The 2014 World Cup: Team USA’s Prospects

Mj 618_348_u s against the world
Photograph by Carlos Serrao

Here’s a story U.S. soccer fans tell themselves every four years. It’s a classic underdog tale of a sport that’s perpetually on the verge of breaking big, a game that, someday, won’t just be the world’s game, but America’s, too. This story is based on one simple fact: History shows that the better the U.S. national team does at the World Cup, the more people tune in and, subsequently, the more popular soccer becomes. And so, every four years, these fans hope that this will be the year the U.S. makes it all the way to the World Cup final and an NFL Sunday–size audience gets irreversibly hooked on soccer, propelling it into contention for the title of  ”America’s game.” If you believe in the sport, this isn’t a fantasy – it’s only a matter of time.

The demographics are already shifting in soccer’s favor. The game is now the second most popular sport in the U.S. among 12- to 24-year-olds – a popularity fueled by the millions of kids who play at the youth level and the many millions addicted to the FIFA video game franchise. The number of Americans watching the last World Cup final approached 25 million, beating out the typical World Series or NBA finals game. And it’s not just the World Cup that has Americans paying attention: Not long ago, the only way to catch an English Premier League match was to wake up at odd hours to watch a grainy PBS feed, but last year, NBC, Fox, and ESPN engaged in a bidding war for the rights to televise the league in the U.S. (NBC won them for $250 million over three years.) On any given Saturday, it’s now possible to watch more English, Spanish, and Italian soccer in Dayton, Ohio, than it is in London, Madrid, or Milan. If the U.S. somehow reaches the World Cup final on July 13, it’s not hard to imagine 50 million or more people glued to TVs across the country.


So is this year’s team the one to take America – and soccer in America – across the line? U.S. coach Jürgen Klinsmann, former coach of the German national team and 1995 runner-up for FIFA World Player of the Year, does have the squad looking better than ever, in large part because of the promising crop of young players he’s recruited. Since taking over in 2011, Klinsmann has led a global search for U.S.-­eligible talent – players with dual citizenship – convincing young German-, Icelandic-, and Mexican-Americans to commit to the U.S. He has also continued to develop the feeder relationship between the national team and Major League Soccer (MLS), which has provided new homegrown starters in Omar Gonzalez, Matt Besler, and Graham Zusi.

Last fall, this influx of fresh talent helped the U.S. finish atop its qualifying group, while nemesis Mexico foundered, barely squeaking into the tournament after a playoff match. But then the U.S. suffered a bad draw, landing in the so-called Group of Death, which includes a formidable German team; Portugal, which features the world’s best striker, Cristiano Ronaldo; and Ghana, the team that knocked us out of the tournament in both 2006 and 2010. The early odds out of Europe, where betting on soccer is almost as popular as the game itself, have the U.S. as 100–1 to win the tournament, slightly ahead of Ecuador and Ivory Coast. (Brazil, the host country, are 3–1 favorites.) Just making it out of the group stage in second place would be a major accomplishment.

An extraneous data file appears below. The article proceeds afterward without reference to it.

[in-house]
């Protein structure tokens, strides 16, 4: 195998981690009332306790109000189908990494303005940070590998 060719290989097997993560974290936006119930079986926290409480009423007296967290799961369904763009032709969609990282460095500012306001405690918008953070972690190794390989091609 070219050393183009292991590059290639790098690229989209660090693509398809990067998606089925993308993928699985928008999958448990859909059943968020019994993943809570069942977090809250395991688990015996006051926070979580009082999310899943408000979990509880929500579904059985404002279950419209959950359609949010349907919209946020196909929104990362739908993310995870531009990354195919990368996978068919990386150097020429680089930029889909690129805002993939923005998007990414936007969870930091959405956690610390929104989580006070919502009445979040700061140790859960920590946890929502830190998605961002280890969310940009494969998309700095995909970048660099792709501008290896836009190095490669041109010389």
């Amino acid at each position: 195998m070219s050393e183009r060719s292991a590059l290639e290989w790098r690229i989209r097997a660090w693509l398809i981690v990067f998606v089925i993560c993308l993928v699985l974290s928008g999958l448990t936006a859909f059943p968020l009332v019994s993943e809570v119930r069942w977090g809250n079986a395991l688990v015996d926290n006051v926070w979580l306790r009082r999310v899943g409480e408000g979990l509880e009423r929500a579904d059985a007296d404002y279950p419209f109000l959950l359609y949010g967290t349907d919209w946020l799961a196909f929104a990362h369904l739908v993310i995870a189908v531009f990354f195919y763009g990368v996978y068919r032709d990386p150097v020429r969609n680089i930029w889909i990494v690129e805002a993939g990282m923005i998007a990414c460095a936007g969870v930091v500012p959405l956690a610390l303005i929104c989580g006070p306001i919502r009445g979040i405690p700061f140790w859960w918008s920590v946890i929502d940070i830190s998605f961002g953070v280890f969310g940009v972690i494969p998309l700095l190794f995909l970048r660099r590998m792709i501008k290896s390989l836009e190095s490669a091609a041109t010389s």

So what’s possibly the best World Cup team the U.S. has ever fielded could be undone by a bad-luck draw. But in a sense, this is a rebuilding year anyway. The U.S. Soccer Federation has already signaled as much by extending Klinsmann’s contract through the next World Cup, Russia 2018. This is likely the last World Cup for team fixtures Clint Dempsey, DaMarcus Beasley, and Landon Donovan, but the majority of other starting field players are under 30 years old. That bodes well for 2018.


Since taking over as coach in 2011, Klinsmann has said that he doesn’t just want to play the kind of workman-like soccer that the U.S. has been known for in the past – he wants the team to possess the ball and play with flow and tempo. But that evolution has been slow in coming, and the U.S. team has played its best under Klinsmann when it employs the same formula it has for years: letting the other team control the ball and then lighting up the counterattack. It’s a style that’s both nerve-racking (because the opponent is threatening to score more often than you are) and thrilling (because when you do break, it happens suddenly).

“You will not mistake the U.S. for Spain this summer,” says U.S. national team veteran and World Cup commentator Alexi Lalas, “but the team can find some real joy with its tried-and-true method.”

The U.S. does have one significant advantage over its group-stage competitors: More than 180,000 Americans have purchased tickets for matches in Brazil, making the tournament the second straight World Cup for which Americans have bought more tickets than any other nonhost nation. (To put this in perspective: Only 56,000 tickets have been sold in England, the birthplace of soccer.) The American Outlaws, the largest U.S. supporters group, has two 767s’ worth of rabid fans ready to pack stadiums and provide the closest thing to a home-field advantage you could possibly get in a place like Manaus, Brazil, where the U.S. will play Portugal.

But the real crowds to pay attention to will be those at sports bars across America as the tournament goes on. Even though what they’re likely to witness is “valiant in defeat” rather than “assured glory,” the closer the U.S. gets to making it out of the group, the more Americans will tune in and fall in love with the game – ensuring an even bigger draw next time out.

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